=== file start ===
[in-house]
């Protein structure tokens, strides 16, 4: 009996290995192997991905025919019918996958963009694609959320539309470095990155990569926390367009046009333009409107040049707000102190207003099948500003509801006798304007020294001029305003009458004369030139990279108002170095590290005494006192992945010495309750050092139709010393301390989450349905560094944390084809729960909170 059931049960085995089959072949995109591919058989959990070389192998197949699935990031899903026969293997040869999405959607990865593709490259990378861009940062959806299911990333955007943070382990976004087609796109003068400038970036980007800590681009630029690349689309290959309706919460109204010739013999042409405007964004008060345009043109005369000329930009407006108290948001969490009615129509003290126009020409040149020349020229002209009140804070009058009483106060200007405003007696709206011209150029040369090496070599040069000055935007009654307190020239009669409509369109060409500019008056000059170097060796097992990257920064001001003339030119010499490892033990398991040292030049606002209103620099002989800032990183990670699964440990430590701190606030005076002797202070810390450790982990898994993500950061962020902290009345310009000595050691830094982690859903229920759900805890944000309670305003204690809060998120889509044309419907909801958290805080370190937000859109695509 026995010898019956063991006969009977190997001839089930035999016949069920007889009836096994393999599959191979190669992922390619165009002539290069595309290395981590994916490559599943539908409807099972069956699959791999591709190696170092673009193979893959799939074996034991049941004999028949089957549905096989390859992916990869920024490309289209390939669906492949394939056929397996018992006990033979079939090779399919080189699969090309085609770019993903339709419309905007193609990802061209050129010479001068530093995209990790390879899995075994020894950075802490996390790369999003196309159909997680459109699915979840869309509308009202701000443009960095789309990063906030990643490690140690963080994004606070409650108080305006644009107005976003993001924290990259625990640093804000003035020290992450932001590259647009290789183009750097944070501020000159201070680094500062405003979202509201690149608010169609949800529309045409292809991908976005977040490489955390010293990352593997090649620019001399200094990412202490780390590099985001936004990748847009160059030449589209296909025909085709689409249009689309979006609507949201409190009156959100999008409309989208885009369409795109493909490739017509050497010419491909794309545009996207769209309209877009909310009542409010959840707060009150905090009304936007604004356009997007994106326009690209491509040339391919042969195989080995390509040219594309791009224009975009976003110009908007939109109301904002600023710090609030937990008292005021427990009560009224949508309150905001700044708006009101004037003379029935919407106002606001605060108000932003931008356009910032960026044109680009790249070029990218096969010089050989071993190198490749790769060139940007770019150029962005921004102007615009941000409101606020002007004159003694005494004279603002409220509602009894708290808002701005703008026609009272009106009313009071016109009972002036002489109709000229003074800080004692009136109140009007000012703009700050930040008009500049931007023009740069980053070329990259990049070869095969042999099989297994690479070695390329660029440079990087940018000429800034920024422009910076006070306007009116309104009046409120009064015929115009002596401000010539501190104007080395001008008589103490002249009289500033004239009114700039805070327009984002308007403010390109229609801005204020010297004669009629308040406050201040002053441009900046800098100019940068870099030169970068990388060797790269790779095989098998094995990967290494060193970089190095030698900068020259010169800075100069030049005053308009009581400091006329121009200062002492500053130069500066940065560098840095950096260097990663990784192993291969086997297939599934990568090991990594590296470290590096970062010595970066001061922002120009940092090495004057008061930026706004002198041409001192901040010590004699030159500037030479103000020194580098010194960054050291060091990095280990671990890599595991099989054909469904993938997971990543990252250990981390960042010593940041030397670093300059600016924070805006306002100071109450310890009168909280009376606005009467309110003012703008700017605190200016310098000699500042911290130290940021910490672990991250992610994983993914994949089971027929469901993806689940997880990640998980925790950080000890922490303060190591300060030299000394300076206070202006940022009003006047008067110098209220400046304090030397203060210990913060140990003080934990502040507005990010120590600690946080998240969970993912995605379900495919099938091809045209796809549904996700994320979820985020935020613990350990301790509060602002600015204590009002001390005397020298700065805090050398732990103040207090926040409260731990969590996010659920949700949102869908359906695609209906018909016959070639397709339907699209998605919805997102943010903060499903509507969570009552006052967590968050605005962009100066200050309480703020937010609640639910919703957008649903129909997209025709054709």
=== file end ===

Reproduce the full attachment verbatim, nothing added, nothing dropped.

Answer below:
[in-house]
């Protein structure tokens, strides 16, 4: 009996290995192997991905025919019918996958963009694609959320539309470095990155990569926390367009046009333009409107040049707000102190207003099948500003509801006798304007020294001029305003009458004369030139990279108002170095590290005494006192992945010495309750050092139709010393301390989450349905560094944390084809729960909170 059931049960085995089959072949995109591919058989959990070389192998197949699935990031899903026969293997040869999405959607990865593709490259990378861009940062959806299911990333955007943070382990976004087609796109003068400038970036980007800590681009630029690349689309290959309706919460109204010739013999042409405007964004008060345009043109005369000329930009407006108290948001969490009615129509003290126009020409040149020349020229002209009140804070009058009483106060200007405003007696709206011209150029040369090496070599040069000055935007009654307190020239009669409509369109060409500019008056000059170097060796097992990257920064001001003339030119010499490892033990398991040292030049606002209103620099002989800032990183990670699964440990430590701190606030005076002797202070810390450790982990898994993500950061962020902290009345310009000595050691830094982690859903229920759900805890944000309670305003204690809060998120889509044309419907909801958290805080370190937000859109695509 026995010898019956063991006969009977190997001839089930035999016949069920007889009836096994393999599959191979190669992922390619165009002539290069595309290395981590994916490559599943539908409807099972069956699959791999591709190696170092673009193979893959799939074996034991049941004999028949089957549905096989390859992916990869920024490309289209390939669906492949394939056929397996018992006990033979079939090779399919080189699969090309085609770019993903339709419309905007193609990802061209050129010479001068530093995209990790390879899995075994020894950075802490996390790369999003196309159909997680459109699915979840869309509308009202701000443009960095789309990063906030990643490690140690963080994004606070409650108080305006644009107005976003993001924290990259625990640093804000003035020290992450932001590259647009290789183009750097944070501020000159201070680094500062405003979202509201690149608010169609949800529309045409292809991908976005977040490489955390010293990352593997090649620019001399200094990412202490780390590099985001936004990748847009160059030449589209296909025909085709689409249009689309979006609507949201409190009156959100999008409309989208885009369409795109493909490739017509050497010419491909794309545009996207769209309209877009909310009542409010959840707060009150905090009304936007604004356009997007994106326009690209491509040339391919042969195989080995390509040219594309791009224009975009976003110009908007939109109301904002600023710090609030937990008292005021427990009560009224949508309150905001700044708006009101004037003379029935919407106002606001605060108000932003931008356009910032960026044109680009790249070029990218096969010089050989071993190198490749790769060139940007770019150029962005921004102007615009941000409101606020002007004159003694005494004279603002409220509602009894708290808002701005703008026609009272009106009313009071016109009972002036002489109709000229003074800080004692009136109140009007000012703009700050930040008009500049931007023009740069980053070329990259990049070869095969042999099989297994690479070695390329660029440079990087940018000429800034920024422009910076006070306007009116309104009046409120009064015929115009002596401000010539501190104007080395001008008589103490002249009289500033004239009114700039805070327009984002308007403010390109229609801005204020010297004669009629308040406050201040002053441009900046800098100019940068870099030169970068990388060797790269790779095989098998094995990967290494060193970089190095030698900068020259010169800075100069030049005053308009009581400091006329121009200062002492500053130069500066940065560098840095950096260097990663990784192993291969086997297939599934990568090991990594590296470290590096970062010595970066001061922002120009940092090495004057008061930026706004002198041409001192901040010590004699030159500037030479103000020194580098010194960054050291060091990095280990671990890599595991099989054909469904993938997971990543990252250990981390960042010593940041030397670093300059600016924070805006306002100071109450310890009168909280009376606005009467309110003012703008700017605190200016310098000699500042911290130290940021910490672990991250992610994983993914994949089971027929469901993806689940997880990640998980925790950080000890922490303060190591300060030299000394300076206070202006940022009003006047008067110098209220400046304090030397203060210990913060140990003080934990502040507005990010120590600690946080998240969970993912995605379900495919099938091809045209796809549904996700994320979820985020935020613990350990301790509060602002600015204590009002001390005397020298700065805090050398732990103040207090926040409260731990969590996010659920949700949102869908359906695609209906018909016959070639397709339907699209998605919805997102943010903060499903509507969570009552006052967590968050605005962009100066200050309480703020937010609640639910919703957008649903129909997209025709054709």